HEREBY NOTIFIED TO FILE (WIT
written response to this action for
dissolution of marriage, with ttl)
of the above Court, and serve a copy
upon Petitioner's Attorneys
ZAMFT A SMITH. Suite 880. ISM SOUW
Dixie Highway. Coral Gables. Florida
33146, on or before the 1st da> of
October. 1976. else the Petition for
Dissolution of Marriage will be taken as
confessed.
DATED Aug 18. 1976
RICHARD P BRINKER
Clerk of the Circuit Court
By A CRUTCHER
Deputy Clerk
(Circuit Court Seal)
Aug. 27; Sept 3. 10. 17 1971


Lay. August 27,1976
,-


vJenisii ikrkfian
Page 15-B
LEGAL NOTICE
LtljALNunu
LEGAL NOTICE
NOTICE UNDER
FICTITIOUS NAME LAW
,,vrH-K IS HEREBY GIVEN that the
XtVrWm-'l. rlng to engage In
Tnett under the fictitious name of
KSeIUJI ASSOCIATES, at 1168
SWlllea nrlve. Miami Beach. Florida
Eh Ki register said name with the
Trk ,'f the Circuit Court of Dade
> """"'lknagart
m.ex gardner
sylvia gardner
milton gart
wayne q art
hkn.iamincoren
chesnacorbn
Aug fi. 13. 20, 27. 197
NOTICE UNDER
FICTITIOUS NAME LAW
3HEREBY GIVEN that the
desiring to engage In
,l.t the fictitious name of
, | i ENTERPRISES at MO NE
. Miami. Kia Intend to
,i.l name with the Clerk of Ihe
rlof j lade County Florida
I W1KSNAVII.1.A
TONY NA\ n.l.A
[KKKRTSEIDEL, Eaq
n Applicant
Kug 27; Sept. 3. in. 17 1974
INTHE CIRCUITCOURT
IN ANOFOR
DADE COUNTY.FLORIDA
lENERAL JURISDICTION DIVISION
Case No 76 21895 CA-01 (40)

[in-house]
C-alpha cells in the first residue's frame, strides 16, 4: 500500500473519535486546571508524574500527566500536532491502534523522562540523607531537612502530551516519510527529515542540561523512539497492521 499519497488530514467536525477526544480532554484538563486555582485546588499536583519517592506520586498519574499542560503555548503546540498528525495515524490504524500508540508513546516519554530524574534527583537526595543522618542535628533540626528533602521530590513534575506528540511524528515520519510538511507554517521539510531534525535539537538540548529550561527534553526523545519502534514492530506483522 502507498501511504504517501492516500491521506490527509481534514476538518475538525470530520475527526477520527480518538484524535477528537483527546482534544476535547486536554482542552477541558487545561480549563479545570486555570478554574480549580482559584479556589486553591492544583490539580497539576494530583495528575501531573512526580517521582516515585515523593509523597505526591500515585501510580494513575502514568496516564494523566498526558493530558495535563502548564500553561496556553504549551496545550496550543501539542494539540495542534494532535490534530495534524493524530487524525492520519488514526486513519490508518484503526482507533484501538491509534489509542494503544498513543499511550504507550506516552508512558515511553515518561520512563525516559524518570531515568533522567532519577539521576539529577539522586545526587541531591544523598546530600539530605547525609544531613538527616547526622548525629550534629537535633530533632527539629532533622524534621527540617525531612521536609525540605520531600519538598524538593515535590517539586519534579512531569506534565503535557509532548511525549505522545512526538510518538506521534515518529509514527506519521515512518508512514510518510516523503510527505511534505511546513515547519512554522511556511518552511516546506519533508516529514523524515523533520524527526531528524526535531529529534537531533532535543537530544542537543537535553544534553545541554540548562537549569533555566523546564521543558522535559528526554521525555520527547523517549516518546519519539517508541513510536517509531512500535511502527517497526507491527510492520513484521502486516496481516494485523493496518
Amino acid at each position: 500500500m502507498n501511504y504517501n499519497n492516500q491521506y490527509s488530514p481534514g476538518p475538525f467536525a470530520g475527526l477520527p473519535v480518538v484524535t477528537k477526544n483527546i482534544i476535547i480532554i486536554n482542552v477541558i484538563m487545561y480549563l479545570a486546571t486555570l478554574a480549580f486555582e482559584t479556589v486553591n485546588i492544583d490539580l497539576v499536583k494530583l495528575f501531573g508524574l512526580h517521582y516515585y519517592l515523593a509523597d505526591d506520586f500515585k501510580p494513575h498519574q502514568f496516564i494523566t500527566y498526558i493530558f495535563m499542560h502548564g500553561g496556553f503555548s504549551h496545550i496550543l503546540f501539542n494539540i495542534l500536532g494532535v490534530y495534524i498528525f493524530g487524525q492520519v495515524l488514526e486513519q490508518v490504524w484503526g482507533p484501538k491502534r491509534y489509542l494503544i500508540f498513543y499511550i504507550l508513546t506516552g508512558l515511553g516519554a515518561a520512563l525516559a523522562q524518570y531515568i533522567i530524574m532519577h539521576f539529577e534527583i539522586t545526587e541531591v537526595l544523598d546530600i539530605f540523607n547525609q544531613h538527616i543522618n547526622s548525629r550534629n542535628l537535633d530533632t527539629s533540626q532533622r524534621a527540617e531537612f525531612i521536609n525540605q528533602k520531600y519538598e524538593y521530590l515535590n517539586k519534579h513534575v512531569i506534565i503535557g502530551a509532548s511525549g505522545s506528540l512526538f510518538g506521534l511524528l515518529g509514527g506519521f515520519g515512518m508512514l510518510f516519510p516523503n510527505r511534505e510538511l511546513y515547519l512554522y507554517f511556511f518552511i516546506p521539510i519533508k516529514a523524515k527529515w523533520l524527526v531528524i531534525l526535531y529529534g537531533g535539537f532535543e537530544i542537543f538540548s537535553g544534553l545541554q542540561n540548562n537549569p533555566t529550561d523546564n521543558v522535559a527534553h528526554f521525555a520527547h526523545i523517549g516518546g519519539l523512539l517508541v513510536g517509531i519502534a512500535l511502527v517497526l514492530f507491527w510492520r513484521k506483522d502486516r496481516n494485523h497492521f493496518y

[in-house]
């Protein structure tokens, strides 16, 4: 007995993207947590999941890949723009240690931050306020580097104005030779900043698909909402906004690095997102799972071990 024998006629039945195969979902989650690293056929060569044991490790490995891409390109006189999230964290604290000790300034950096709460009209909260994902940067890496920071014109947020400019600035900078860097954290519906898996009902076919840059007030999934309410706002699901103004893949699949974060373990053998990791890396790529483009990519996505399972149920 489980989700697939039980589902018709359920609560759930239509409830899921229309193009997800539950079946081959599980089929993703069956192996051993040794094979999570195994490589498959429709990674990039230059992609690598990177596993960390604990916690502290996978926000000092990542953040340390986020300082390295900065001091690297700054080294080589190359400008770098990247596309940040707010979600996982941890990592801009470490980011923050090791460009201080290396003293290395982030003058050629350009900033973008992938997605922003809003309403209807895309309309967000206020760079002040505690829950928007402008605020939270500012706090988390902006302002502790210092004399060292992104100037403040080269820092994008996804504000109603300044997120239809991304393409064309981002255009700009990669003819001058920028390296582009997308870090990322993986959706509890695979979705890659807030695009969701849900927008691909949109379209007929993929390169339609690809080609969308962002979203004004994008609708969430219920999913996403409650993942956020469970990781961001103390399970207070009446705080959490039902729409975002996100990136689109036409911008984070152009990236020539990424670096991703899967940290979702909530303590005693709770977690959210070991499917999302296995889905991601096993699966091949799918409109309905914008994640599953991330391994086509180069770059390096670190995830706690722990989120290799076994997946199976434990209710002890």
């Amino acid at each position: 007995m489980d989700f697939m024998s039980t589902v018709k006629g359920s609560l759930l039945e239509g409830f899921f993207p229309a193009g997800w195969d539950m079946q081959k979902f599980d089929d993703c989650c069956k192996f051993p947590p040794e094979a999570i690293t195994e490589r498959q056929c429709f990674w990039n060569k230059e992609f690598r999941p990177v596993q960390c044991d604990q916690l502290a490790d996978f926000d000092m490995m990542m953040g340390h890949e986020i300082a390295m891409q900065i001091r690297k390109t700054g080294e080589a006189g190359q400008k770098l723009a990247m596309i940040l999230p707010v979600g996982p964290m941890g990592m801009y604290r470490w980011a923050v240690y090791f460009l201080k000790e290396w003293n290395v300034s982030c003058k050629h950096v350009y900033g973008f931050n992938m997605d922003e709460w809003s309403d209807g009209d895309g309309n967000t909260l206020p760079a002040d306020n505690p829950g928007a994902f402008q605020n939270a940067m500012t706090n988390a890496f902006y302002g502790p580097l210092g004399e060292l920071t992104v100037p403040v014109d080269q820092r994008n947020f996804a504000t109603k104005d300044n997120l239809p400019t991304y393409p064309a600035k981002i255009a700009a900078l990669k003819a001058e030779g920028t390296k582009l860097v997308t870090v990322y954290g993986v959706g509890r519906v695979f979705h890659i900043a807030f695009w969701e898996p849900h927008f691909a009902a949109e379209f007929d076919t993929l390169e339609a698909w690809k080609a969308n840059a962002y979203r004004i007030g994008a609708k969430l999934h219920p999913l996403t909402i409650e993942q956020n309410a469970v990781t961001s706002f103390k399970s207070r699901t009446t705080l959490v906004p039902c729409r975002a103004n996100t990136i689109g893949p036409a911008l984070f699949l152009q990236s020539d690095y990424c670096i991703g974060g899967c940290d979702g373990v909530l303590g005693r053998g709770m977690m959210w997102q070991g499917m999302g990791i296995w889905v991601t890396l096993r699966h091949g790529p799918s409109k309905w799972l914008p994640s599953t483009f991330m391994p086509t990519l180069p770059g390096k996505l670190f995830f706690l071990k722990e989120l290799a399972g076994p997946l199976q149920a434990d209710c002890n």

rHERN DISCOI NTCOMPANY.
ntlff,
IcilAKDU DA\ IS
t DAVIS
ivlfe,
I lefendante
NOTICE OF ACTION
Davis and
I i.iv is his wife
idem I'nknown
\KK HERKHY NOTIFIED thill
I ilnt for foreclosure of mortgage
1 Igalnsl you and against
. described real property
ide County, Florida, to w\\
{even i7i In Block One
| Kight iiohi of CAROL
flTY TOURTH ADDITION. Plat
I ttj five i5> at Page One
Twer-ty-Two (I22i of the
I lecordl of Dade County.
'lorlda. together with color-
in Zenith, refrigerator-
hiilpiil oven Whirlpool, washer
\m\ iir\iT Kngidaire. dishwasher
pe. sewing machine, tele-
lon portable, sofa, coffee table.
|un end tables, five beds and two
(i. users
you are hereby required to serve
I answer or other pleading to this
i-complainl on Elliot I. Miller.
miff's attorney at 621 ne sist
el Miami Klorlda 33137. and file
InaJ answer or pleading with the
rrk "1 this Court on or before the 17th
I September. 1876 If you fall to do
Judgment by default will be taken
n.l you (or the relief demanded In
omplalnt
ITNESS my hand and seal of this
krtonthls nth day of August, 1976
RICHARDP HRINKER
4 the Circuit Court (seal i
By A Cnitcher
I leputy Clerk

Fti
Aug. 13.20.27; Sept 3. 1976
NOTICE UNDER
FICTITIOUS NAME LAW
pTICR IS HEREBY GIVEN that the
desiring to engage In
>- under the fictitious name of
'. ILLAGE at 202 Roberts
. W KI.ie.W-! St Miami. Fla
BS '. r said name with the